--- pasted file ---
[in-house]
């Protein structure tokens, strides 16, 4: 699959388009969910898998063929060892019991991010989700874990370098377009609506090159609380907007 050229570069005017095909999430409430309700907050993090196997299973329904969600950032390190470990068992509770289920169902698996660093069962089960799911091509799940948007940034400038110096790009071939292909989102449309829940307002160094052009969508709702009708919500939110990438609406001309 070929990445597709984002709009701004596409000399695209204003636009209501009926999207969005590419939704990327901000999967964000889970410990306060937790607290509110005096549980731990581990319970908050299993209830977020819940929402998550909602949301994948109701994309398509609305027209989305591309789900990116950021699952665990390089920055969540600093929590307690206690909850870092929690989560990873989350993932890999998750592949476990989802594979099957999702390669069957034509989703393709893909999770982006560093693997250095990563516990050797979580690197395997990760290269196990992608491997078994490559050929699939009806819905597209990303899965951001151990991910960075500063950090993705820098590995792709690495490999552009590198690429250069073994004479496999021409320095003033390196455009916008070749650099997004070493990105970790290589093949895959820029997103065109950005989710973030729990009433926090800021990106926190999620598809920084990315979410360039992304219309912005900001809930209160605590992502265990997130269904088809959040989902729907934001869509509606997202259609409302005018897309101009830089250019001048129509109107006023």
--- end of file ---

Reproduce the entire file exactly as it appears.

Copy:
[in-house]
């Protein structure tokens, strides 16, 4: 699959388009969910898998063929060892019991991010989700874990370098377009609506090159609380907007 050229570069005017095909999430409430309700907050993090196997299973329904969600950032390190470990068992509770289920169902698996660093069962089960799911091509799940948007940034400038110096790009071939292909989102449309829940307002160094052009969508709702009708919500939110990438609406001309 070929990445597709984002709009701004596409000399695209204003636009209501009926999207969005590419939704990327901000999967964000889970410990306060937790607290509110005096549980731990581990319970908050299993209830977020819940929402998550909602949301994948109701994309398509609305027209989305591309789900990116950021699952665990390089920055969540600093929590307690206690909850870092929690989560990873989350993932890999998750592949476990989802594979099957999702390669069957034509989703393709893909999770982006560093693997250095990563516990050797979580690197395997990760290269196990992608491997078994490559050929699939009806819905597209990303899965951001151990991910960075500063950090993705820098590995792709690495490999552009590198690429250069073994004479496999021409320095003033390196455009916008070749650099997004070493990105970790290589093949895959820029997103065109950005989710973030729990009433926090800021990106926190999620598809920084990315979410360039992304219309912005900001809930209160605590992502265990997130269904088809959040989902729907934001869509509606997202259609409302005018897309101009830089250019001048129509109107006023």